The iku for ila is a genuine iku’ui (I know there aren’t many of those). The glyph is built off of the mi syllabic glyph, which means “butterfly”. It’s used mainly for the shape (which is intended to be evocative of a butterfly), but also because the main vowel is i, like the first syllable of ila. The syllabic glyph for la is dissects the glyph, giving it a further phonetic component, but it’s shape will ensure that the reader knows that some sort of a large-winged flying insect is intended.

Ila is also a girl’s name—and quite a popular one. For more information on the name, go here.


• Sunday, July 3rd, 2011

Glyph of the word 'inivie'.


  • (n.) star
  • (adj.) shiny
  • (v.) to be bright
  • (nm.) a woman’s given name

…i noala i inoala poe ti’a’a kape eli ei ie inivie poe huita i emiemi ti matai.
“…to sing a song of when I loved the prettiest star.”

Notes: Wow. Now that is a convoluted and clunky translation. I wonder how natural languages with complex comparatives and superlative do this (simply, I mean)… That’s “…to sing a song about the time I loved the star that surpassed everyone in prettiness”. Nice thing about morphological comparatives/superlatives is they make nice adjectives.

This is the four-pointed Kamakawi star (mentioned here). It’s important that it has four points, as each one represents the four realms: the sea, the islands, the volcanos, and the sky. When I initially did the iku, it came out unbalanced, but I kind of like it that way. Gives it character.

For more information on the name, go here. I personally think it’s a great name—for a real child. I have no idea how an American school teacher would pronounce it, but it’d be fun to hear them try!

The lyric translated above comes from David Bowie’s song “The Prettiest Star”. That version is actually the original; this version is the version I heard first (on his greatest hits). Both are lovely.


• Tuesday, April 5th, 2011

Glyph of the word 'uvo'.


  • (n.) swordfish
  • (nm.) a boy’s given name

Ka hava ei i uvo.
“I’ve eaten swordfish.”

Notes: It’s true, but the word on the street is you shouldn’t. I guess due to conservation efforts swordfish are on the rebound, but still, swordfish should be eaten sparingly.

Well, I guess, in general, meat should be eaten sparingly—if not for conservation concerns, then for the treatment many animals raised for slaughter are subjected to, as well as for one’s health. Eating meat occasionally is no health concern, of course (provided it’s prepared properly), but eating too much (which is the case with many Americans) can indeed be a health concern.

Anyway, this is one of my all-time favorite iku (in fact, it comes in at number six in my personal top ten). It’s quite swordfishy. I thought it turned out rather well.

For more info on the name Uvo, you can go here. Don’t think I would name a kid Uvo myself: Sounds too much like a grape.

Not that “grape” is a bad name.

Man oh man, summer is coming! :D I’m so excited! I can’t wait.


• Friday, March 25th, 2011

Glyph of the word 'tou'.


  • (n.) wherewithal, ability
  • (v.) to be able or capable (in a general or habitual sense)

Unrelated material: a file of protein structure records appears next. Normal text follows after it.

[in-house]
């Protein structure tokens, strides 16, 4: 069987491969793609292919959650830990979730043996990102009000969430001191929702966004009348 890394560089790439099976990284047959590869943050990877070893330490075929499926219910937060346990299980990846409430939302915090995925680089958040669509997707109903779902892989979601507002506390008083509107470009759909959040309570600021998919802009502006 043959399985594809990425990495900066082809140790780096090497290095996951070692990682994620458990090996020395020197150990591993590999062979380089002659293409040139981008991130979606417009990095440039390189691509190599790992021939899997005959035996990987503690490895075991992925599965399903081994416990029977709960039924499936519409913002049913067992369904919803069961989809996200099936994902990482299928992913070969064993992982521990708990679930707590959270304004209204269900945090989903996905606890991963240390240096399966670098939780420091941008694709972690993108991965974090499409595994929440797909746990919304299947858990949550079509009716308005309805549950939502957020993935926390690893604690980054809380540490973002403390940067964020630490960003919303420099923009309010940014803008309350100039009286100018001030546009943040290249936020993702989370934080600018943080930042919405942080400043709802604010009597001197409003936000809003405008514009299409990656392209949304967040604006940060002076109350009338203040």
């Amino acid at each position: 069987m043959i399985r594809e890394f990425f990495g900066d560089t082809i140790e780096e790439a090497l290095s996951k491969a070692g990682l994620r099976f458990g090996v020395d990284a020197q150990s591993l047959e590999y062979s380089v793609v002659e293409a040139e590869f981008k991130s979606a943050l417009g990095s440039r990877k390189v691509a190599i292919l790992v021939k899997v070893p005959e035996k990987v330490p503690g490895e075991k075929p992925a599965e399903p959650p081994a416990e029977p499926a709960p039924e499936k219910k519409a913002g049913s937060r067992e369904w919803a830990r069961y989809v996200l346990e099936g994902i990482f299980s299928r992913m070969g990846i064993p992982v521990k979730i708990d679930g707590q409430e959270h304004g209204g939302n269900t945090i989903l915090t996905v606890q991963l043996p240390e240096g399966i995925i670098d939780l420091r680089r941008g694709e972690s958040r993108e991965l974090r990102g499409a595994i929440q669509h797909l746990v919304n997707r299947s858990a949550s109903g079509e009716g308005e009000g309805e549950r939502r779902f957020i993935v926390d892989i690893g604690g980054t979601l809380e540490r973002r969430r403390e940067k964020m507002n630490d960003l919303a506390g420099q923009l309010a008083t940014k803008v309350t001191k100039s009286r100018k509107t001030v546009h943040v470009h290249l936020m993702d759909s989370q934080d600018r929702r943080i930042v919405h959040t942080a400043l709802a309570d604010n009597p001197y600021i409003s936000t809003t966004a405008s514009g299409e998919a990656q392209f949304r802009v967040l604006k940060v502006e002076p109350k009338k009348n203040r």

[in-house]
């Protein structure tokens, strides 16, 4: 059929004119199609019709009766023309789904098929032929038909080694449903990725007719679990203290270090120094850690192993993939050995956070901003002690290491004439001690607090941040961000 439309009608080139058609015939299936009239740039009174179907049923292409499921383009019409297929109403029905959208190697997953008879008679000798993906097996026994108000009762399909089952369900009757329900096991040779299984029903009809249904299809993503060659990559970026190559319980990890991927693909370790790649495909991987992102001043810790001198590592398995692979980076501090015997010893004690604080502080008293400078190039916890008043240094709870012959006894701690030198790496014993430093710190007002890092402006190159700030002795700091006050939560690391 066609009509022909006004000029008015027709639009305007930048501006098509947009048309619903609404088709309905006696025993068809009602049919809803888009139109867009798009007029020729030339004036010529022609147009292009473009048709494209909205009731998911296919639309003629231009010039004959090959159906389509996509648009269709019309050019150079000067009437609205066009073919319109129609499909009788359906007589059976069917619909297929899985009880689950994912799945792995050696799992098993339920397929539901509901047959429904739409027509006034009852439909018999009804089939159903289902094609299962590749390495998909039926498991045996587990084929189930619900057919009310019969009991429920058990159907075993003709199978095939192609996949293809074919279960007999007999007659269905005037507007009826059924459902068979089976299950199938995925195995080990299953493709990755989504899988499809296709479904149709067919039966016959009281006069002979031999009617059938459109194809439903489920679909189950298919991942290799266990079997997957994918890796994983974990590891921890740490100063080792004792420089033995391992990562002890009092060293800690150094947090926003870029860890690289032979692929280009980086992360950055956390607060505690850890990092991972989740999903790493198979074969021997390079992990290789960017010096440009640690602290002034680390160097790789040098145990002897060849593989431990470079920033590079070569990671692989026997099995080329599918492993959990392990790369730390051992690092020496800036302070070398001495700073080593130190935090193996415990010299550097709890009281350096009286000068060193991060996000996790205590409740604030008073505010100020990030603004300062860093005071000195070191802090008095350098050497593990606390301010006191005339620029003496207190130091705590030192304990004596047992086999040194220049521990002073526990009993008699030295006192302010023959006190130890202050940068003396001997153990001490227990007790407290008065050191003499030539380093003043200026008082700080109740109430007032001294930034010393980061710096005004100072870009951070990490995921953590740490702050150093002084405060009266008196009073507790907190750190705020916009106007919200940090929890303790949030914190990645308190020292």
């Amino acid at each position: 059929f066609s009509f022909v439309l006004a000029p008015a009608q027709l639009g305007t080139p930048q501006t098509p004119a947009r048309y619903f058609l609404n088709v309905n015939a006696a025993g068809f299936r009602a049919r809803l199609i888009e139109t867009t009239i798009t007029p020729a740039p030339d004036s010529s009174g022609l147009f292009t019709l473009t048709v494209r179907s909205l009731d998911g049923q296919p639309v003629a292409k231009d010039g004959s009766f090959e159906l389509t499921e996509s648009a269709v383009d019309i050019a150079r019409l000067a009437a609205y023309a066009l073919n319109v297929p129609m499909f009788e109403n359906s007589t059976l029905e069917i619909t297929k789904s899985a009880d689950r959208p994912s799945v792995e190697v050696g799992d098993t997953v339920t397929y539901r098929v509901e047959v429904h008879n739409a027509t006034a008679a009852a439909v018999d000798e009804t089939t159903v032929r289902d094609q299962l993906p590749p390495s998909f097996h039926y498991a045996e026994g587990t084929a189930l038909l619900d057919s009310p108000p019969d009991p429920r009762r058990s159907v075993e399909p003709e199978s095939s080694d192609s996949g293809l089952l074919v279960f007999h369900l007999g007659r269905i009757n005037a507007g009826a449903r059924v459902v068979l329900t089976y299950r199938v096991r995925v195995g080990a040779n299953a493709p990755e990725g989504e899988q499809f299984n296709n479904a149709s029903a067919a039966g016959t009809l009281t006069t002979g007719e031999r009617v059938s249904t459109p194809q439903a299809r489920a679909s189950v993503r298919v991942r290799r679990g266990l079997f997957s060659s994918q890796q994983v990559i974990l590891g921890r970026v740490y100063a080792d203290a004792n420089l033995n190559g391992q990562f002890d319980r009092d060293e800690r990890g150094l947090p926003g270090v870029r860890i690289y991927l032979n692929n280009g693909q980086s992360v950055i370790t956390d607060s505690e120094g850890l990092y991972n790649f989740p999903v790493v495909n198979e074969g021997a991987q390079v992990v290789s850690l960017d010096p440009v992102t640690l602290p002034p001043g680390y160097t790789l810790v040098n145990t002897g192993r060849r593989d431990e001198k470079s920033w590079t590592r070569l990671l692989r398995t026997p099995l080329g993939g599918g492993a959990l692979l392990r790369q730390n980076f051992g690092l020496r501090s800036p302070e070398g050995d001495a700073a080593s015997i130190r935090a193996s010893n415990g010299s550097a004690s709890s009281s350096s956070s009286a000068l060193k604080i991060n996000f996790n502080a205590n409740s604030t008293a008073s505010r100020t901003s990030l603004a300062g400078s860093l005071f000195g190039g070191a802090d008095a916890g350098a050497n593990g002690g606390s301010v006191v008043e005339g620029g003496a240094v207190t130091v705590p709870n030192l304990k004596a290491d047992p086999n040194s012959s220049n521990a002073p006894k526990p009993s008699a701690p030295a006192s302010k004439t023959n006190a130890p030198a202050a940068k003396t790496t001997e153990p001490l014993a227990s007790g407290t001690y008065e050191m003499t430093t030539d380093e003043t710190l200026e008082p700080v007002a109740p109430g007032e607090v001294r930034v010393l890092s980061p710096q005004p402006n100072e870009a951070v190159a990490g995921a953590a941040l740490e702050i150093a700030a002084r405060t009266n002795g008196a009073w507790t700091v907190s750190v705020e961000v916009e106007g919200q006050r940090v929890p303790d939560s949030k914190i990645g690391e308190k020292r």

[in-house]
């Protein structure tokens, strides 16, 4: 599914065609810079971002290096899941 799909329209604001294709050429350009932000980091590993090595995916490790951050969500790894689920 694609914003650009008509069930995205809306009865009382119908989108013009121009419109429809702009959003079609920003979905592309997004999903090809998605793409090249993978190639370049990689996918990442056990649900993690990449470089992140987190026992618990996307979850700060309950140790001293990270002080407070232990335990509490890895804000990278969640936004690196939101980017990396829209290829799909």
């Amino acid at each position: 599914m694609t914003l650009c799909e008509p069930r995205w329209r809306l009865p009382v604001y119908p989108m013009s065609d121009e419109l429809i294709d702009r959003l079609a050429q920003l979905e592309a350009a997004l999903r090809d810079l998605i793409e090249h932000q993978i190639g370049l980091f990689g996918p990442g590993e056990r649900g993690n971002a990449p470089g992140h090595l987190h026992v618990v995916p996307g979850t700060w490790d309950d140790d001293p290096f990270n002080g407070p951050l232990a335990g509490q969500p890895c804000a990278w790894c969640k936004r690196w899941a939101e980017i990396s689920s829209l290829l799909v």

• (adj.) capable
  • (adv.) able to, can
  • (n.) power
  • (v.) to be powerful
  • (adj.) powerful
  • (nm.) a boy or girl’s given name

A mata ei i ia tou!
“I can see you!”


Keli decided to play a little game with us today by hiding under the bed and peeking out at us, preparing to pounce:

My cat hiding under the bed.

(Heh, heh… Randomly listening to “Accidently Kelly Street” right now.)

Tou is one of those words that replaces English auxiliaries. It acts like an adverb, and is an adverb (in addition to the many other things it does), so it follows the usual rules for sentential modifiers. The only difference is it translates into English as a sentence with the auxiliary “can” in it. There are several adverbial modifiers like this in Kamakawi, and they form a consistent class, but the term escape me right now (I want to say “subject control”, but that will admit some verbs it oughtn’t).

I think the iku is pretty cool, with my crazy ou hawk in the middle. Kind of looks like a dude about to bust out of a box. Certainly one of my favorite happenstantial pairings (i.e. the pairing of to and ou in this word [and if “happenstantial” isn’t a word, someone please call the dictionary, ’cause it needs to be!]).


• Tuesday, March 15th, 2011

Glyph of the word 'ale'.


  • (v.) to go
  • (v.) to travel
  • (v.) to go on a trip
  • (n.) travels, trip
  • (n.) traveler
  • (adj.) traveling
  • (prep.) along to, towards
  • (nm.) a boy’s given name

A male ale nanai oi’i ie Monokólia!
“A friend of mine is going to Mongolia!”

Notes: Specifically, Andrew Gerber, the fellow behind the Damátir Ando conlang website. And he’s not just going on a jaunt: He’s going with the Peace Corps! Sylvia and I are meeting up with him today, and we’re going to show him a good time while he’s still able to enjoy Southern California’s perfect weather (oh and by the way: It’s wonderful here. Just perfect).

Of course, I’m pretty jealous, I must admit. He gets to spend some time learning one of the coolest languages on the planet (you seen that vowel harmony system?! If not, give it a look: It’s outstanding!), and gets to help folks out while he does it—and gets a stipend! Of course, Mongolia is landlocked, which rules out my ever visiting there, but to have someone else visit there is a dream come true. Maybe I can convince him to pick me up a Mongolian grammar book while I’m there—something that teaches you how to write using that crazy vertical writing system they got there.

Anyway, kudos, Andrew! You’re real, man. Congratulations, and good luck!